Dragons. Beasts wrested from our darkest subconscious which take flight in our highest dreams. In medieval times they were known for despoiling maidens. While largely symbolic, how exactly that worked should perhaps be left to the medieval imagination.
William Blake’s Great Red Dragon, from the Book of Revelation, is both man and beast. Satan reborn and for a brief while, triumphant in his earthly power.
J RR Tolkien’s Smaug is venal, vain, clever. Gold rather than virtue the treasure it both destroys and hoards.
George RR Martin wrestled with the fantasy cliche of dragons, and whether to even include them in Game Of Thrones. His beasts are savage, a weapon of war with a power kept barely under control by a magical connection to a dragon rider. We’re glad he won.
Anne McCaffrey’s Dragons of Pern, defied convention and tradition back in the 1960s when they were first conceived of; genetically engineered, with a telepathic link to their riders, they were noble, powerful creatures of science, not magic, their flight and fire served humanity rather than terrorized.
Robin Hobb’s dragons encompass a complex life cycle, a fraught metamorphosis from sea serpent to great powerful magical beings, inextricably intertwined with the ecology, the art, the culture indeed the evolution, the life and the magic of the people of The Realm Of The Elderlings. (From the Farseer Trilogy to the Liveship Traders, from Tawny Man to the City Of Dragons, this is a series I can’t recommend too much.)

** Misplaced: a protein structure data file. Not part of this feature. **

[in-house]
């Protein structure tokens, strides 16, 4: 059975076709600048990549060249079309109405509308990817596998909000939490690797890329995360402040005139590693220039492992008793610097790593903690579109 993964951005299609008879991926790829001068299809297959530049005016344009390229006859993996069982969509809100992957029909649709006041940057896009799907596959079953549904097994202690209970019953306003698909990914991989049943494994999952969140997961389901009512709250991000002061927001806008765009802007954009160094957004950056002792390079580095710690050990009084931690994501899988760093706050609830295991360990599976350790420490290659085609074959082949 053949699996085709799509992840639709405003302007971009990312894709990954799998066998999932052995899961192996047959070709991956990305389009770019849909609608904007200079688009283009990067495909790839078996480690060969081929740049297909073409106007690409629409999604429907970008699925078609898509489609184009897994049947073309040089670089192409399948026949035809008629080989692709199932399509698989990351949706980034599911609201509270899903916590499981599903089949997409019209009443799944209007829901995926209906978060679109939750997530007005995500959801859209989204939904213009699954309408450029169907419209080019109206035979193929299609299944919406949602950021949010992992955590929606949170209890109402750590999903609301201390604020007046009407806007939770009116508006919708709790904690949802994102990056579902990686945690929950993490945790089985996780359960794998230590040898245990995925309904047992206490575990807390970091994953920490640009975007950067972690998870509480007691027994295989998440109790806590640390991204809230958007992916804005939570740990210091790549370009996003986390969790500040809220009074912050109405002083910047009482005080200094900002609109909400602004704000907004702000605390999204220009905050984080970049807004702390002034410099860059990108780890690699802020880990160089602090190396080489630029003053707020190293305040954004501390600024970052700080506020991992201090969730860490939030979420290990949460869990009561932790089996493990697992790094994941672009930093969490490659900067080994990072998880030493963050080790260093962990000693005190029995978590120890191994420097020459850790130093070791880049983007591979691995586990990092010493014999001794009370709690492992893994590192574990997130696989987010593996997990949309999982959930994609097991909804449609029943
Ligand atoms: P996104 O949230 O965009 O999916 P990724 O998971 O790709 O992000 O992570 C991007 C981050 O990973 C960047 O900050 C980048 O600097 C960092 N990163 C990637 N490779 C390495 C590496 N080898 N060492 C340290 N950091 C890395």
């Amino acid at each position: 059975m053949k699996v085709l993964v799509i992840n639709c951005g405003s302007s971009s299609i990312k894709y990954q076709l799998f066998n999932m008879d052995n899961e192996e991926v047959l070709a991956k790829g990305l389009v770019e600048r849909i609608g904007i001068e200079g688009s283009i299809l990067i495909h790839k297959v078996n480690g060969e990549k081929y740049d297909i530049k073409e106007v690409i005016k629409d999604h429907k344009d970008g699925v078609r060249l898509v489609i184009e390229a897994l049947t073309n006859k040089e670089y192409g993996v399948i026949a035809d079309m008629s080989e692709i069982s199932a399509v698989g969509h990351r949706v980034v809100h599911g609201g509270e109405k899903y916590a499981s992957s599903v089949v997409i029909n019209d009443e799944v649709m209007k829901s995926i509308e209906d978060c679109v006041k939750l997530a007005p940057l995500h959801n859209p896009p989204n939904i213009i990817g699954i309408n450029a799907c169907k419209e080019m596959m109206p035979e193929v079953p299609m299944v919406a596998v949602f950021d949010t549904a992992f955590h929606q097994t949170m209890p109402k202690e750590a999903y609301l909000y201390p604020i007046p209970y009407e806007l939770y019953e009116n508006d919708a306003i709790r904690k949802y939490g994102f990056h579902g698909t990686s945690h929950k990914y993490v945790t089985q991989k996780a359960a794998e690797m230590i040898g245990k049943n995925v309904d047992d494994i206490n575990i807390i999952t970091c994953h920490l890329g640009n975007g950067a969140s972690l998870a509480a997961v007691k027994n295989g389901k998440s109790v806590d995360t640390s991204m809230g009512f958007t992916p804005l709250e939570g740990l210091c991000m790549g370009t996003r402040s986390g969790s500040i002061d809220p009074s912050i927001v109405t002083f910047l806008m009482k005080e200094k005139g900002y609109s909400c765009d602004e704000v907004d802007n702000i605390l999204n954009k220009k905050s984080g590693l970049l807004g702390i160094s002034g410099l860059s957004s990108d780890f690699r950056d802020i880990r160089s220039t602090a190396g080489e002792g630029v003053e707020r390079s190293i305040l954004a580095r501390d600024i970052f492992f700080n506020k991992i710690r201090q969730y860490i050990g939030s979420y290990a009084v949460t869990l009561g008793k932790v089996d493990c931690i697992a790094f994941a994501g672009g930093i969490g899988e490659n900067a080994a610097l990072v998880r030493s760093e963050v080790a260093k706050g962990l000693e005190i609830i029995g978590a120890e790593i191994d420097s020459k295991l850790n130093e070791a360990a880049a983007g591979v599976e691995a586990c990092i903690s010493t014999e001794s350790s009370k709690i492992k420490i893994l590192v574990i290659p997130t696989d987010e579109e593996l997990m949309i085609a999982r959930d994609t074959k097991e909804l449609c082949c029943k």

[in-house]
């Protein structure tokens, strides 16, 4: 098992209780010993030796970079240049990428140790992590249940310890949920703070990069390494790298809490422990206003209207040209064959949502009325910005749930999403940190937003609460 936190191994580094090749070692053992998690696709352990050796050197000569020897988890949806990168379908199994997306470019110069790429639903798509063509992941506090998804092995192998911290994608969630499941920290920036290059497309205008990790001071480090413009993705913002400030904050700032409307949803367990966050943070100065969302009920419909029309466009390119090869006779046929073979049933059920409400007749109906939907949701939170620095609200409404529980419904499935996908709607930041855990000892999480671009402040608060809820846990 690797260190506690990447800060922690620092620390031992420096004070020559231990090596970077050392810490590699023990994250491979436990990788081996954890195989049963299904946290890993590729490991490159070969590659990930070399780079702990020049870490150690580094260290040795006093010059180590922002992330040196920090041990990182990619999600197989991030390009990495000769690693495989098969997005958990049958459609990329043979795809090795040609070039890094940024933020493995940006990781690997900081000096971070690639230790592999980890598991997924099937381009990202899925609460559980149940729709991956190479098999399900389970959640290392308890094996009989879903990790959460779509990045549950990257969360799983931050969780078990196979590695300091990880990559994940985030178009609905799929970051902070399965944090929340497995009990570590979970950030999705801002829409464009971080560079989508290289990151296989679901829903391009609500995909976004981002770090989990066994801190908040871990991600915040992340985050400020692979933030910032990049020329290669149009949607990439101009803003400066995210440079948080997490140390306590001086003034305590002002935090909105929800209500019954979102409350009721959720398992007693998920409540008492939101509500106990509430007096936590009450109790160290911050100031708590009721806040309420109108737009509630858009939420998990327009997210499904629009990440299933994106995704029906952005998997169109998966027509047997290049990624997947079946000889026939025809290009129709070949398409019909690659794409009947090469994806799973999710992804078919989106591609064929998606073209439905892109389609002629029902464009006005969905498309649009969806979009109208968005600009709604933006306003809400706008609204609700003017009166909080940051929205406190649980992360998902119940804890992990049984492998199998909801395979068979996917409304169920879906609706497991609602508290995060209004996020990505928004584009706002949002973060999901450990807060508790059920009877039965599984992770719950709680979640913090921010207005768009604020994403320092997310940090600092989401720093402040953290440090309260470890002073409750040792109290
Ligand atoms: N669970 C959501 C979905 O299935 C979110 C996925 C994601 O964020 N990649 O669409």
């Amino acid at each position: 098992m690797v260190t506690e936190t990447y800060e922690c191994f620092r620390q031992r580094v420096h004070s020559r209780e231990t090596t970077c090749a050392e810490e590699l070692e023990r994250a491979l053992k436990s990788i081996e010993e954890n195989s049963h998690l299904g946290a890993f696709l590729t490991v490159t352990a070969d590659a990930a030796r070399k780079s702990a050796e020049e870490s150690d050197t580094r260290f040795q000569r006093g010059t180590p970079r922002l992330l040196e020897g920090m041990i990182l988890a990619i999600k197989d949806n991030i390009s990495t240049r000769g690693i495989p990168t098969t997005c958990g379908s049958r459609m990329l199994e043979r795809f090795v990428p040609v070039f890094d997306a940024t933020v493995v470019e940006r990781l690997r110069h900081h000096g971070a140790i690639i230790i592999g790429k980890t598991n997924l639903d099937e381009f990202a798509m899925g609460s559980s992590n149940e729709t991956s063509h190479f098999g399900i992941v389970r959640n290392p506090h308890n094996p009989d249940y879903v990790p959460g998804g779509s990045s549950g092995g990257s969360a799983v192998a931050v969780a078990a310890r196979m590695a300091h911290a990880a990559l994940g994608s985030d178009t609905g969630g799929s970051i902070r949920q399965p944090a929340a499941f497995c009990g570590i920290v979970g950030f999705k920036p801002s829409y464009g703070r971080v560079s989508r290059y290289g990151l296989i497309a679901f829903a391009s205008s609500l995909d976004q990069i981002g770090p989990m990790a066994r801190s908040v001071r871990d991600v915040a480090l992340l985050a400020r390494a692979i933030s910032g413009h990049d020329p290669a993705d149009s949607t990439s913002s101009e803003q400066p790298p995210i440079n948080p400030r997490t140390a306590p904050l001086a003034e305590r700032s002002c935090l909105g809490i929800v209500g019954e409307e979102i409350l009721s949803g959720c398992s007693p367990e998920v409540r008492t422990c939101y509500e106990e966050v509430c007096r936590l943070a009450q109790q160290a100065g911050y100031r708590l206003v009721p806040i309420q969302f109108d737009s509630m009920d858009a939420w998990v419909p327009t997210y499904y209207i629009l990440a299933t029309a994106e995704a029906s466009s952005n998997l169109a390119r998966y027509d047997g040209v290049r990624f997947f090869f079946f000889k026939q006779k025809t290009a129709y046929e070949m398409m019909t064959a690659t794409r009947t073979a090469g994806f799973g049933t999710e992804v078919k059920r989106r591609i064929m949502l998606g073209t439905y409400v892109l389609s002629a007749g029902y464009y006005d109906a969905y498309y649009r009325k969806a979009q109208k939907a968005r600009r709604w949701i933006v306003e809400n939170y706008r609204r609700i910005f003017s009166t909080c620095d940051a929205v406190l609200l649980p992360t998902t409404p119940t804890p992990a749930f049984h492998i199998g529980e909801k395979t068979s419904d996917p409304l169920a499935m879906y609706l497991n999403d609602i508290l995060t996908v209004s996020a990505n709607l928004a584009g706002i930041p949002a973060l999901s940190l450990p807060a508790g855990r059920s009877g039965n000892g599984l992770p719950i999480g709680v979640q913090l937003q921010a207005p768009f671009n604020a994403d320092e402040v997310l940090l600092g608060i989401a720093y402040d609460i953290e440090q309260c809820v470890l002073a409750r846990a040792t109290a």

Terry Pratchett’s dragons are the traditional proud, arrogant, superior monsters, existing only in another dimension, dormant, until brought forth from human imagination, from that ancient fear by human arrogance.
The Dragons created by Dan Reeder of Gourmet Paper Mache speak to both our fear and our arrogance. Paper mache heads mounted on wooden shields, do these hunting trophies represent the defeat of terror, sin, savagery? Or do they speak to our venality, our greed? Are we enobled by the destruction of a noble beast, by turning it into an object, a treasure that describes our arrogance?
Of course, this is just an amusement, a fantasy. You can watch an amazing timelapse of Dan’s creation below, visit Gourmet Paper Mache and consider; perhaps, in another universe, in a dimension created by the imagination of dragons, exists a monster, arrogant, ugly, savage. Does the dragon in his hall imagine the chase, the quarry, the hunt, and mounting the head of that beast as trophy above his mantle?